The workers, age 31 and 41, are accused of taking some customer’s monthly cash premiums and pocketing them, while at the same time recording the payment was made to the business.
Problems arose, however, when deposits fell short of the recorded amounts. One woman is accused of taking $16,000 and another $7,000. Another $1,700 was paid by a customer to one of the women, though he could not remember which. Detectives say the investigation is ongoing, and it’s probable more charges will be filed as more information becomes available.
Defense attorneys for the women told Sun Sentinel reporters each was innocent, and there is a much larger scheme going on to which they were not parties. However, the owner of the company told police both women had confessed to him when he confronted them about the disparity in the deposits. They began to write checks back to him to replace the money they’d allegedly stolen. He said thus far, they had written reimbursement checks totaling $3,400.
Still, the women face felony charges, and the penalties could be especially severe if the total turns out to be closer to $80,000.
That’s because Florida laws pertaining to embezzlement are directly tied to the amount of goods, valuables or cash that is stolen.
Embezzlement is a form of property that that involves a defendant who was entrusted to manage or monitor someone else’s property or money. What distinguishes embezzlement from other types of theft is the fact defendant had access to the property or money, but did not have legal ownership of it.
So it’s not solely the stealing of someone else’s money, it’s the unique violation of trust.
The crime of embezzlement in Florida is charged under Fl. Stat. 812.014. This is the provision of law that covers theft, robbery and related crimes.
A person will be charged with a first-degree felony, punishable by up to 30 years in prison, if property stolen is valued at $100,000 or more or is stolen as a result of and during a governor-declared state of emergency.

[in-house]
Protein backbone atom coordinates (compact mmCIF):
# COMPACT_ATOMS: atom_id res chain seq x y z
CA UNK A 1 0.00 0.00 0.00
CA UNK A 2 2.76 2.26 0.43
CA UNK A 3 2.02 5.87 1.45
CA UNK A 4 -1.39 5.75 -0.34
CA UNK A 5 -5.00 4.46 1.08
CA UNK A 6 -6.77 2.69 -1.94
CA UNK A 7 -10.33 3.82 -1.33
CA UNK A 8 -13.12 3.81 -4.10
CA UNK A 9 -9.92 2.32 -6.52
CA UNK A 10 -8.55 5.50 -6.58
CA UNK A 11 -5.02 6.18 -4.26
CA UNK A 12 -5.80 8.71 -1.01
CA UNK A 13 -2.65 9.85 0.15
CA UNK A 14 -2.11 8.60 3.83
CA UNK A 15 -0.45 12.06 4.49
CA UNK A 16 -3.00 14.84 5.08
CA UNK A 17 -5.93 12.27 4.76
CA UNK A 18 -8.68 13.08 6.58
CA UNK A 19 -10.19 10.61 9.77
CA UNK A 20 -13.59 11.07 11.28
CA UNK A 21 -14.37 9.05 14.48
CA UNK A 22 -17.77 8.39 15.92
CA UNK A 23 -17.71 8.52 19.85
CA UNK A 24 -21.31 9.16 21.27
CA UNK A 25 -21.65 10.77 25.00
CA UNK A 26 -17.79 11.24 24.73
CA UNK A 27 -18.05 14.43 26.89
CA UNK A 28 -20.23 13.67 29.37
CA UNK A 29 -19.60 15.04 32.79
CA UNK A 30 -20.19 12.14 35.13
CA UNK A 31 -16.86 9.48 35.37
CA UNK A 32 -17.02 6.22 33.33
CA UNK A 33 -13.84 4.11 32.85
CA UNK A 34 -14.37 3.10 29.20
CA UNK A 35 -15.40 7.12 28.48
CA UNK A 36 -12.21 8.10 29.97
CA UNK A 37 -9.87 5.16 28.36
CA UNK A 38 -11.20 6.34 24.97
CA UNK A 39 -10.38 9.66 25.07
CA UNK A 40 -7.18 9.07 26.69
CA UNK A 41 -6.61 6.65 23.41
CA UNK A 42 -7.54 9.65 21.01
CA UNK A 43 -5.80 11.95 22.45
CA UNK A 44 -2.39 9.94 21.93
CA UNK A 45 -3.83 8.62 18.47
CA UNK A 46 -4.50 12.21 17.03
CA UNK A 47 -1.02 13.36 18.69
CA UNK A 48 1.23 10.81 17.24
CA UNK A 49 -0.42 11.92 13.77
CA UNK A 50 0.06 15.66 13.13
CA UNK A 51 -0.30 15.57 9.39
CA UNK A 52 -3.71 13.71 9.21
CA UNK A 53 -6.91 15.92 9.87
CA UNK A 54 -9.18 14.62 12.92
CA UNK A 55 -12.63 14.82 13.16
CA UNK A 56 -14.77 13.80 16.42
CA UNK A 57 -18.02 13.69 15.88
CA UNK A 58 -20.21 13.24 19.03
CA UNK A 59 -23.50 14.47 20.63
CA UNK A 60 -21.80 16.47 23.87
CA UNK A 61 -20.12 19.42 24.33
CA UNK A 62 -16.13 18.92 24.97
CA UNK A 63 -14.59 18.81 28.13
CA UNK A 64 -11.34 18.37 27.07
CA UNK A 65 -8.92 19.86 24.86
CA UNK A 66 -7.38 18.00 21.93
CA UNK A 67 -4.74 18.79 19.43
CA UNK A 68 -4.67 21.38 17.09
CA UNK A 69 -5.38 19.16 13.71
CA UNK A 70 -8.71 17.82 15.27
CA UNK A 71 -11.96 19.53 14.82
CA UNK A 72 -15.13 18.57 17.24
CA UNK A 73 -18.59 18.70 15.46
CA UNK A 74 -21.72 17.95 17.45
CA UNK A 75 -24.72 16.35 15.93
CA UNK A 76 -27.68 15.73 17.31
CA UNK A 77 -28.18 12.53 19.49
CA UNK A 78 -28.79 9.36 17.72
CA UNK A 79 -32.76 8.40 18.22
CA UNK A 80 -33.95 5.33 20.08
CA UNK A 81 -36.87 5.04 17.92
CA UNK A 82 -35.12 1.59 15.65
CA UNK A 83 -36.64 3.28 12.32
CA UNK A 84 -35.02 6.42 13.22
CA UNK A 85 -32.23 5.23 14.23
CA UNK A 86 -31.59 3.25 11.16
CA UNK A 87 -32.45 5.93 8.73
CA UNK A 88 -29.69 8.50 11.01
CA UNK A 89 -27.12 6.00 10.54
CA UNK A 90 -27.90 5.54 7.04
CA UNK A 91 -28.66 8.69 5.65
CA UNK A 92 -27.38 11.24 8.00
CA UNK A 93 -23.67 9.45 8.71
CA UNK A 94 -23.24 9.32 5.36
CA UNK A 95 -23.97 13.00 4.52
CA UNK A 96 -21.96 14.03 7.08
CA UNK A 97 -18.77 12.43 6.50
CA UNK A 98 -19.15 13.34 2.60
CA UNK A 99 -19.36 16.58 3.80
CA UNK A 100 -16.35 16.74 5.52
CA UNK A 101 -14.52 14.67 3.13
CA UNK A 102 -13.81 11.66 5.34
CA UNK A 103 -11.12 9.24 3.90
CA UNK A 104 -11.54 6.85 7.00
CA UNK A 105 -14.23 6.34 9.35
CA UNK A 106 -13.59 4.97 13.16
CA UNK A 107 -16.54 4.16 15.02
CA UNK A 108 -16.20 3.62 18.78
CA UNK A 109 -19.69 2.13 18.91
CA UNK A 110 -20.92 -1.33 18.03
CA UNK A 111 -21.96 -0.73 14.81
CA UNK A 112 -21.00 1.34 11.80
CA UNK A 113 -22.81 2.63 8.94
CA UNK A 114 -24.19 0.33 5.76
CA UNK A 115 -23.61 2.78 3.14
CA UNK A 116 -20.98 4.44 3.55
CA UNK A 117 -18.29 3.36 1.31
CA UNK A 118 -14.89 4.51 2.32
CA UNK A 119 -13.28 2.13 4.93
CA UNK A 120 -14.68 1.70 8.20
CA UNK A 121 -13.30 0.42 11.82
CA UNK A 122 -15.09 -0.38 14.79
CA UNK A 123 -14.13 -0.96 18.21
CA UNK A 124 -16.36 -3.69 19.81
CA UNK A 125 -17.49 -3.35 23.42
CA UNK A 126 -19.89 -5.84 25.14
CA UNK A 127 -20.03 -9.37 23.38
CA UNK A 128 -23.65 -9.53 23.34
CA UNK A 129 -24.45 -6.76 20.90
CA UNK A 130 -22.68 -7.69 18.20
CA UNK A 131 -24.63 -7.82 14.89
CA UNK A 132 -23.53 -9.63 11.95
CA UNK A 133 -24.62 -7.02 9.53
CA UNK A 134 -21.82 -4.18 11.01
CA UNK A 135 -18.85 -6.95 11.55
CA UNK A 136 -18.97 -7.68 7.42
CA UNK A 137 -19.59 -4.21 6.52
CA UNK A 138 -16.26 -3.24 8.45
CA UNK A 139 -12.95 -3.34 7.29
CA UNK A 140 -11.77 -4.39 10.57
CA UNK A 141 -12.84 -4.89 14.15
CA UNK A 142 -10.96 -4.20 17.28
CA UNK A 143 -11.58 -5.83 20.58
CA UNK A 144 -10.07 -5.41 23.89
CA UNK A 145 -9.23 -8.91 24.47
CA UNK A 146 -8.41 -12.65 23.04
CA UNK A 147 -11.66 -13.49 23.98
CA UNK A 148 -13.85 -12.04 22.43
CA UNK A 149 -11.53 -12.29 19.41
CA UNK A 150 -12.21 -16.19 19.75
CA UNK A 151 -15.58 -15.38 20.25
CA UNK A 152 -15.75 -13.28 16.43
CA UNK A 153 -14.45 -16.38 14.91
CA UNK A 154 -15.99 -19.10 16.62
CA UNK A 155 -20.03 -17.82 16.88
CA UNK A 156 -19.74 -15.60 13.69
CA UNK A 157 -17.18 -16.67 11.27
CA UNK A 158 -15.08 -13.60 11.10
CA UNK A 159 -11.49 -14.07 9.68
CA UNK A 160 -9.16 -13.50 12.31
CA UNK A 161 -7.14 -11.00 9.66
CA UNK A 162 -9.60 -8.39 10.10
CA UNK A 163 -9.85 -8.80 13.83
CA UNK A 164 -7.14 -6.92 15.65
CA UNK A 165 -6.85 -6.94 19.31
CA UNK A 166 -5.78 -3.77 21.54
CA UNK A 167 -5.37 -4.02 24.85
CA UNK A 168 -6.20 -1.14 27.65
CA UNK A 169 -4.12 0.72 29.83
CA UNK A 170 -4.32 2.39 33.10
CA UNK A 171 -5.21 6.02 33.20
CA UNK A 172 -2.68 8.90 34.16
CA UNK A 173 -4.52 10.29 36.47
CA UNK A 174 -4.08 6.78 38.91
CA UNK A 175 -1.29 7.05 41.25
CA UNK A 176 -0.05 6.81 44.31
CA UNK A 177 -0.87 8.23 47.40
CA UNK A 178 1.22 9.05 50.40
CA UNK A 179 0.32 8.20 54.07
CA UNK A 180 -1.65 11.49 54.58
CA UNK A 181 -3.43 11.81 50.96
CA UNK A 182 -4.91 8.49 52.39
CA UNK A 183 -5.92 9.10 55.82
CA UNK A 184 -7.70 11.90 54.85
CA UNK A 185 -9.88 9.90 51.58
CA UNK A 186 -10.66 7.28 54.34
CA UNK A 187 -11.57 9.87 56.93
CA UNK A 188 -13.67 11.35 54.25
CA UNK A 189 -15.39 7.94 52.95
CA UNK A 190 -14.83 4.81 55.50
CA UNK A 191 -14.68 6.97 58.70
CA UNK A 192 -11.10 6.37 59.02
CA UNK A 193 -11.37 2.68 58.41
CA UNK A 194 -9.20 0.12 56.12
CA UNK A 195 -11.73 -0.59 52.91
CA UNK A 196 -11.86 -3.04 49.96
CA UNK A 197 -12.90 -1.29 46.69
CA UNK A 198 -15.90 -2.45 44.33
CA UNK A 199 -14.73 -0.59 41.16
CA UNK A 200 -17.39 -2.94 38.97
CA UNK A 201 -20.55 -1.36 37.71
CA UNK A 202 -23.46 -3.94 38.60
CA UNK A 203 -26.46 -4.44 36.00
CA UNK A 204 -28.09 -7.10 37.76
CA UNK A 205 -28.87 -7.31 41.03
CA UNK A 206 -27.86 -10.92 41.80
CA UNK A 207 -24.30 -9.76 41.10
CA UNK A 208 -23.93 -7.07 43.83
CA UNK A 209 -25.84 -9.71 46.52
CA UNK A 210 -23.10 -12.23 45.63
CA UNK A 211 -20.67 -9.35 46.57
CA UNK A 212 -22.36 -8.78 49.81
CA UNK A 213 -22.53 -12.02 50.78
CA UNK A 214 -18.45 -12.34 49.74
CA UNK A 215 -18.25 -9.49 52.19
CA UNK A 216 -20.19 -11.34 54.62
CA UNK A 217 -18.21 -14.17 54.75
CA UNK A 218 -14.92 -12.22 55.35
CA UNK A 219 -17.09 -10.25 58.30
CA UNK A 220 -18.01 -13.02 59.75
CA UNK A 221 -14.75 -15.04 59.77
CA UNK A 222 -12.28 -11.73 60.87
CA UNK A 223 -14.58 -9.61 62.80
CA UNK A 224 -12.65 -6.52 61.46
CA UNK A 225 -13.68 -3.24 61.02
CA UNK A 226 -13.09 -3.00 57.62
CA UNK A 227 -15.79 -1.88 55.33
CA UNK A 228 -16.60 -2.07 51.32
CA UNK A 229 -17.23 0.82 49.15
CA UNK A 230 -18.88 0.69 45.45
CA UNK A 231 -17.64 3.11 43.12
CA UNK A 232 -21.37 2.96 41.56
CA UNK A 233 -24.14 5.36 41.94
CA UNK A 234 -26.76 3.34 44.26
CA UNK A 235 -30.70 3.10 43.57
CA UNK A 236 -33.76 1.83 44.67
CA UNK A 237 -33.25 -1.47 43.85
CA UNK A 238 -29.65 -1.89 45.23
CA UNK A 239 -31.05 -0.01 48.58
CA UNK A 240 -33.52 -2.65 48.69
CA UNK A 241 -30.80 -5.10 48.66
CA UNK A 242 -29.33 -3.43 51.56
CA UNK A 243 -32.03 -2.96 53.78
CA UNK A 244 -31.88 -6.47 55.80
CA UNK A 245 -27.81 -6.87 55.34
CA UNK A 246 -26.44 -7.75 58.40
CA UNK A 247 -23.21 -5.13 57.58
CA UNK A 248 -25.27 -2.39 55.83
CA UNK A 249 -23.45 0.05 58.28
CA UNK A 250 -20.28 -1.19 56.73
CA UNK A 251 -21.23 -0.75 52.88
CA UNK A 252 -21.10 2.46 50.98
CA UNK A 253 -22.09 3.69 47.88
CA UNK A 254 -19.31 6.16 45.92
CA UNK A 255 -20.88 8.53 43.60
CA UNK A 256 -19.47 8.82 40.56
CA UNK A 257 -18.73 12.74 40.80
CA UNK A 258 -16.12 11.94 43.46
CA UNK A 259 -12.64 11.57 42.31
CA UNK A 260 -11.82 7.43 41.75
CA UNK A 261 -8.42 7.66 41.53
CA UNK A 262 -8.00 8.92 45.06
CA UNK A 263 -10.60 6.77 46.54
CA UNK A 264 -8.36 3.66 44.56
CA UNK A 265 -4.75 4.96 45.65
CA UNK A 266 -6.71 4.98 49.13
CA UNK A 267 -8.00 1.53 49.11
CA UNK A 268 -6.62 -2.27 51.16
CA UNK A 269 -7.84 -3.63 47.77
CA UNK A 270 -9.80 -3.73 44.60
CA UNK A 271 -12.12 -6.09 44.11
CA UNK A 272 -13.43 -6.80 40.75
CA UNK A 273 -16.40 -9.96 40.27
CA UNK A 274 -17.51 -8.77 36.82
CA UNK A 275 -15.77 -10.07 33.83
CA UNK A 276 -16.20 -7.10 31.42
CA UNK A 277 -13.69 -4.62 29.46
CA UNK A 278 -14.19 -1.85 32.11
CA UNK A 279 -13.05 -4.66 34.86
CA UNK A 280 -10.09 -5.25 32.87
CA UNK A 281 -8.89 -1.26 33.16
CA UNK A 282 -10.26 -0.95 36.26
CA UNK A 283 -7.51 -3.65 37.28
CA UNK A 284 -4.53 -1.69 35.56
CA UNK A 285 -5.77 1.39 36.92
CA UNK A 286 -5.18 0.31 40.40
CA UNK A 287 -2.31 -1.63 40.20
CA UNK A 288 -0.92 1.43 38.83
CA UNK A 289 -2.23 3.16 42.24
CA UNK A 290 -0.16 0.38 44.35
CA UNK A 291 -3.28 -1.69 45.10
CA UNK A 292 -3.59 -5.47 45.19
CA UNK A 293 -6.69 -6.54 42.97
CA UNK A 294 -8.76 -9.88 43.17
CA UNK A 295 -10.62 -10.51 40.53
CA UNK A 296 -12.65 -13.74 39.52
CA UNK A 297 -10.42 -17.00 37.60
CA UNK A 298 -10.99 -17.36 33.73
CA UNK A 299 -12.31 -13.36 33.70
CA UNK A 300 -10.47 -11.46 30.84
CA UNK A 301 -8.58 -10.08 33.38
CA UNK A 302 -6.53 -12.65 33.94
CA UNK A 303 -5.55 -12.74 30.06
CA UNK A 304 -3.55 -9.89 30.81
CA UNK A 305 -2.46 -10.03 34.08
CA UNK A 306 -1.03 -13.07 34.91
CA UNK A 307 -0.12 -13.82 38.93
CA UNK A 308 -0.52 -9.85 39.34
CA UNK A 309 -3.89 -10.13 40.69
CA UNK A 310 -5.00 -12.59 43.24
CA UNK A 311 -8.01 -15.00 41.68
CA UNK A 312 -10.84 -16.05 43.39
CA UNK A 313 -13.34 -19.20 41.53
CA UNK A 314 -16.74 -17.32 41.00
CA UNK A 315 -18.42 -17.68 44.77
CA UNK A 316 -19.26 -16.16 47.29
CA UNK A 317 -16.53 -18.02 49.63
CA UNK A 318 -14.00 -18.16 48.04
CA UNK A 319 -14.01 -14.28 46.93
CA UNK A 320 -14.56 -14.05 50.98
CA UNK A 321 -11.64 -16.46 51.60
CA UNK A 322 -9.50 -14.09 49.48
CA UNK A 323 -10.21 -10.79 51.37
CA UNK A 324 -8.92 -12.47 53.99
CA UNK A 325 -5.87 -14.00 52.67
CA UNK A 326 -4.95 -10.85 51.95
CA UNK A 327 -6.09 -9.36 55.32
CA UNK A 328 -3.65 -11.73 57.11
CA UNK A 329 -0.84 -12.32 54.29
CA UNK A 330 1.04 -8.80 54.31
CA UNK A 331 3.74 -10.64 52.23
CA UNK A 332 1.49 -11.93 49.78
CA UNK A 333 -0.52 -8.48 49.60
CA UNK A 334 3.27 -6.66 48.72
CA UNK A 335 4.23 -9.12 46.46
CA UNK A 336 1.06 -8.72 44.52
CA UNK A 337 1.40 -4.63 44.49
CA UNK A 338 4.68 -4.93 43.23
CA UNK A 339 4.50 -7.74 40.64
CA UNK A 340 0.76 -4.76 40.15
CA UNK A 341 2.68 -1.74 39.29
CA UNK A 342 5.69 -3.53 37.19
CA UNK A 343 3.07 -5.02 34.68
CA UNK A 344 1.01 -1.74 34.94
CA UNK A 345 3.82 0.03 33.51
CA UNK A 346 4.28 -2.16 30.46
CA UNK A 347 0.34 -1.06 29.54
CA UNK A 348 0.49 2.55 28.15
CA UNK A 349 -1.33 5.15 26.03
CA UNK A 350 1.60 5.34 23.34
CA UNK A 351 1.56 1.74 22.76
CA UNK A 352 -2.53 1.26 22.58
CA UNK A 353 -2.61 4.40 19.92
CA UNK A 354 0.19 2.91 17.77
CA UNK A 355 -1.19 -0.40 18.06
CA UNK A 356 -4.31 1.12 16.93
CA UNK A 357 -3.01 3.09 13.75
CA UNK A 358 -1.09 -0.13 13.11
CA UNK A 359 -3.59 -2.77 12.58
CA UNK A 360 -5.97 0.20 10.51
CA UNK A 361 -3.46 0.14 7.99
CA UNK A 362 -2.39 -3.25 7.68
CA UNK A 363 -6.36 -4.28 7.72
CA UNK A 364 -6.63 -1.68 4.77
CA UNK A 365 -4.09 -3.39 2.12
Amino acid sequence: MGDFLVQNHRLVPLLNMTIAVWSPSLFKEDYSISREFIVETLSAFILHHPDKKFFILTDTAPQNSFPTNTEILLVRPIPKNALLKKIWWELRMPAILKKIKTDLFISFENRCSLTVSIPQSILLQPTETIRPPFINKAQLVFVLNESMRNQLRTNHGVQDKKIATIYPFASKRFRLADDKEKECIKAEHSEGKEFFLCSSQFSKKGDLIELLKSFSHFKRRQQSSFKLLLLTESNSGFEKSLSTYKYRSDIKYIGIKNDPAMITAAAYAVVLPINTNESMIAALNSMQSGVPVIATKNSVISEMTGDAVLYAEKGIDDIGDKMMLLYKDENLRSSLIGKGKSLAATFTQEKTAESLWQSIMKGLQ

Second-degree felony charges will be filed in cases where a person steals property valued at between $20,000 and $100,000. This charge would also apply in cases where the stolen property is characterized as law enforcement or medical equipment valued at $300 or more or would otherwise be a third-degree felony, but was stolen because of and during a governor-declared state of emergency. Additionally, a person who coordinates with one or more other individuals for the purposes of embezzling money or property that is valued at more than $3,000 is also a second-degree felony. This charge carries a maximum 15-year sentence.
Third-degree felony charges will accompany an accusation of embezzlement of property valued at between $300 and $20,000. It can be considered a third-degree felony to embezzle as little as $100, assuming the funds were stolen from a dwelling or the surrounding property. Someone with prior convictions for embezzlement/theft could likely face third-degree felony charges as well, even if the amount allegedly stolen was less than $300.
Our experienced Broward criminal defense attorneys understand successful defense of these cases requires a dedicated, knowledgeable legal team prepared to fight for your rights and interests.
Call Fort Lauderdale Criminal Defense Attorney Richard Ansara at (954) 761-4011. Serving Broward, Miami-Dade and Palm Beach counties.
Two embezzled from Hollywood insurance company, police say, July 17, 2015, By Wane K. Roustan, Sun Sentinel
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